California invested $23.8 billion to mitigate learning loss due to the pandemic, and Governor Newsom has increased education spending to record levels
SACRAMENTO – Assessment data released today show that California performed better than most other states and the nation from 2019-22, but the effects of the COVID-19 pandemic continue to impact student achievement overall and across all student groups. These results demonstrate the importance of California’s $23.8 billion to support students during the pandemic and as they returned to the classroom, and the continued educational transformations that California has implemented.
“California focused on keeping kids safe during the pandemic while making record investments to mitigate learning loss and transforming our education system,” said Governor Gavin Newsom. “While California’s students experienced less learning loss than those in most other states during the pandemic, these results are not a celebration but a call to action – students are struggling academically and we need to keep getting them the resources they need to thrive. That’s why we’ve made record investments in education, created a new pre-K grade, implemented universal free meals, expanded before and after school programs, bolstered mental health, and more.”
According to the National Assessment of Educational Progress (NAEP) results in reading and math for 4th and 8th graders nationwide, California’s NAEP reading scores remained relatively steady while most other states and the national average showed declines, and math scores didn’t decline as much as most other states or the national average.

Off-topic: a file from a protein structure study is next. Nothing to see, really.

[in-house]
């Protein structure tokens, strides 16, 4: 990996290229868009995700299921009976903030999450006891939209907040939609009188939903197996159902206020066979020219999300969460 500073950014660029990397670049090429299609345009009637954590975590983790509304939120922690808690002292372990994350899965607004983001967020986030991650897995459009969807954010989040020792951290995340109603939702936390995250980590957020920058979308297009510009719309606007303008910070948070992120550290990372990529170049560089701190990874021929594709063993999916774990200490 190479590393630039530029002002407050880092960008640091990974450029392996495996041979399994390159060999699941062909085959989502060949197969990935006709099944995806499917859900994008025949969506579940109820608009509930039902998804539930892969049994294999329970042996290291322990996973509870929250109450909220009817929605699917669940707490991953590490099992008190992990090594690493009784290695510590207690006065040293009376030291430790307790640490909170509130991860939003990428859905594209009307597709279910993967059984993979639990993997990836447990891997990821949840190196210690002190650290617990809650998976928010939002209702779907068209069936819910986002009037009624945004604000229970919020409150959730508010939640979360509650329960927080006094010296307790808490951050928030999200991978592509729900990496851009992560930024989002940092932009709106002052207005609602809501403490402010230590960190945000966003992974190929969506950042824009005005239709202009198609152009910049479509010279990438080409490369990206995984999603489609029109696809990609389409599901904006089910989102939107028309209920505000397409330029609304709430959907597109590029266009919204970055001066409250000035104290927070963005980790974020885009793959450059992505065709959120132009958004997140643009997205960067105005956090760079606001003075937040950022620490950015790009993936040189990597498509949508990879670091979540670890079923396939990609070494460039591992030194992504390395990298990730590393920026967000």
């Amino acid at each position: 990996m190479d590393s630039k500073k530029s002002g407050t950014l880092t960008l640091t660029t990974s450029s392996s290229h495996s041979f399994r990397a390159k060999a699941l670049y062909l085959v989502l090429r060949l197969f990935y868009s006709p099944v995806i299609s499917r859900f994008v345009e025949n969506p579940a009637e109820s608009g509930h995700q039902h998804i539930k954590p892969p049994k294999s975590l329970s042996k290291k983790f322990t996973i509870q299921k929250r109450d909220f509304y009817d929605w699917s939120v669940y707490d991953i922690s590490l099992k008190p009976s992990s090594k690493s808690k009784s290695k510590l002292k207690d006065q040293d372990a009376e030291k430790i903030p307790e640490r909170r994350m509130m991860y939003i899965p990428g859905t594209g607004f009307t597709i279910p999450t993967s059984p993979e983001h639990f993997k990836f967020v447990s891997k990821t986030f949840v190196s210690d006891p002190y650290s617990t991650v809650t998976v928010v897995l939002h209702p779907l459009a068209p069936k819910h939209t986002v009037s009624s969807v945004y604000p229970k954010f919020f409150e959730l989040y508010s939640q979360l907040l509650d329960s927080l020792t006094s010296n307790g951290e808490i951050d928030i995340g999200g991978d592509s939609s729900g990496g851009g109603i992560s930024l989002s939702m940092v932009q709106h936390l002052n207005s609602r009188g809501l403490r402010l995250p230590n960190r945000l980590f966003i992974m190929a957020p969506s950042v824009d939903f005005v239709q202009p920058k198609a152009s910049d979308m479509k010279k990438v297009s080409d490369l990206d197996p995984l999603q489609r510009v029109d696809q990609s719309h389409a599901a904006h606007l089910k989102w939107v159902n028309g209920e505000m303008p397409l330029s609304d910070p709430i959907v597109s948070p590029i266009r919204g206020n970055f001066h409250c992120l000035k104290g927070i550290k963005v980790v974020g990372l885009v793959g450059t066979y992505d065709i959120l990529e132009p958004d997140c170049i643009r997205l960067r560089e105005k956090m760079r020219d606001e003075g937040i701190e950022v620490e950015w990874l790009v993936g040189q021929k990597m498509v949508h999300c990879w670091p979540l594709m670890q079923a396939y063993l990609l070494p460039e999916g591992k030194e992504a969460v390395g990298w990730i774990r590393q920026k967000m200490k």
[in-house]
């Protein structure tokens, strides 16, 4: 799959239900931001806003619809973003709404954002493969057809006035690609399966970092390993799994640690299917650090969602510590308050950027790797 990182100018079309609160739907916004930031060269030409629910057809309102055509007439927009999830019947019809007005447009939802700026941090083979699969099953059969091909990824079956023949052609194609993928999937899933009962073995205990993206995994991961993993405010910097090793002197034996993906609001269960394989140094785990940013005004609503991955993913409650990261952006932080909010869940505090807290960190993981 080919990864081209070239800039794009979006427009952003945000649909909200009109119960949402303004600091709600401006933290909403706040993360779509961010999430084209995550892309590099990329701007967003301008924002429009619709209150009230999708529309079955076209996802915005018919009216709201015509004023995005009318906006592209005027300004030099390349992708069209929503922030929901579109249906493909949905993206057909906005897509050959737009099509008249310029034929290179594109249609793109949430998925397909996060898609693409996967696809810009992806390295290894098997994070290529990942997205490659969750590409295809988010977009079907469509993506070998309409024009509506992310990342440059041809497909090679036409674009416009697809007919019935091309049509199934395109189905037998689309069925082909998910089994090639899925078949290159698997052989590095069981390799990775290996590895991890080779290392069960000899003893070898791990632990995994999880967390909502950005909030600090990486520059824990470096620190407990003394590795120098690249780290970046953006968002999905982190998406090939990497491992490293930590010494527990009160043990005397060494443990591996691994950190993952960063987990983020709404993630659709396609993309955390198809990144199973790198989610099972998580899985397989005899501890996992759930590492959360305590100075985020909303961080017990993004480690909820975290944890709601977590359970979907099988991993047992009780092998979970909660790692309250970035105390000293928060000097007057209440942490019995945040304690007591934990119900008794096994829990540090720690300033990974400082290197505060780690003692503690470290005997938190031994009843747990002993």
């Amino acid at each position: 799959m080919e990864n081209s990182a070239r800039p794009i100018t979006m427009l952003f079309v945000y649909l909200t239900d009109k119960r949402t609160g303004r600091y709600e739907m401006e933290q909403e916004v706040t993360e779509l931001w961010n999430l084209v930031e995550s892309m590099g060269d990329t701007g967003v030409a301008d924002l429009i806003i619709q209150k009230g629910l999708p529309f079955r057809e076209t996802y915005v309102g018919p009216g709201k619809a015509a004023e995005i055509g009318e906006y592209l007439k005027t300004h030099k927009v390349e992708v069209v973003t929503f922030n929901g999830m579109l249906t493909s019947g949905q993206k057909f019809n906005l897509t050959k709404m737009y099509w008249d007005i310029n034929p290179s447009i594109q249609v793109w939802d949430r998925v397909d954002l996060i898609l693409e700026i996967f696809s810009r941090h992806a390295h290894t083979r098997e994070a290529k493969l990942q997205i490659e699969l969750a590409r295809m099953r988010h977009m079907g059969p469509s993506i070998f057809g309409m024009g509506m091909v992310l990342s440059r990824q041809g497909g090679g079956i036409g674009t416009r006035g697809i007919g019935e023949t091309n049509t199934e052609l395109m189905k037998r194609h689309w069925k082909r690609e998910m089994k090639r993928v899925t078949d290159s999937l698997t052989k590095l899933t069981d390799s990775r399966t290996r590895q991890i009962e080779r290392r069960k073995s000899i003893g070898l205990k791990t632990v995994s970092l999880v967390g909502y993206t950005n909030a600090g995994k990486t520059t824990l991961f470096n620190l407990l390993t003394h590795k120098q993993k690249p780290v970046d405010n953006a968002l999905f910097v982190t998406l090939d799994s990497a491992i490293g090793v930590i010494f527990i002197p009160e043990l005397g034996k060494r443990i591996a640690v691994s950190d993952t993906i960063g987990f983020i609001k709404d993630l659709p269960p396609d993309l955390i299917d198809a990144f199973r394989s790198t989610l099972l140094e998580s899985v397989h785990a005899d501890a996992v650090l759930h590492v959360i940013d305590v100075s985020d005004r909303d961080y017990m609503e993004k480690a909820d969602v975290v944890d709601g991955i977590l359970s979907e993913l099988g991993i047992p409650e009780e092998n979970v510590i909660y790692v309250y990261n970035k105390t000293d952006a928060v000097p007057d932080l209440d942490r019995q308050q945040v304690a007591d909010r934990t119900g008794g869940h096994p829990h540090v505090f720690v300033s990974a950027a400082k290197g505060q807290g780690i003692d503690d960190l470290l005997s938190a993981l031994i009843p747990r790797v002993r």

Here’s how California’s 4th grade students performed on the NAEP reading assessment in 2022 compared to 2019, in the context of the performance of students in other states across this same time period:
Here’s how California’s 8th grade students performed on the NAEP reading assessment in 2022 compared to 2019, in the context of the performance of students in other states across this same time period:
Here’s how California’s 4th grade students performed on the NAEP math assessment in 2022 compared to 2019, in the context of the performance of students in other states across this same time period:
Here’s how California’s 8th grade students performed on the NAEP math assessment in 2022 compared to 2019, in the context of the performance of students in other states across this same time period:
Last summer, California’s schools offered robust summer programming to recover learning loss and prepare for a successful 2021-22 school year – with 89% of schools offering summer programs with mental health and tutoring services.
In 2021-22, California schools stayed open for in-person instruction at a higher rate than schools in other states. The massive statewide effort to mitigate the spread of COVID-19 included hundreds of millions of dollars to provide tens of millions of COVID-19 tests, vaccines, and PPE, as well as comprehensive guidance to maintain health and safety during in-person instruction.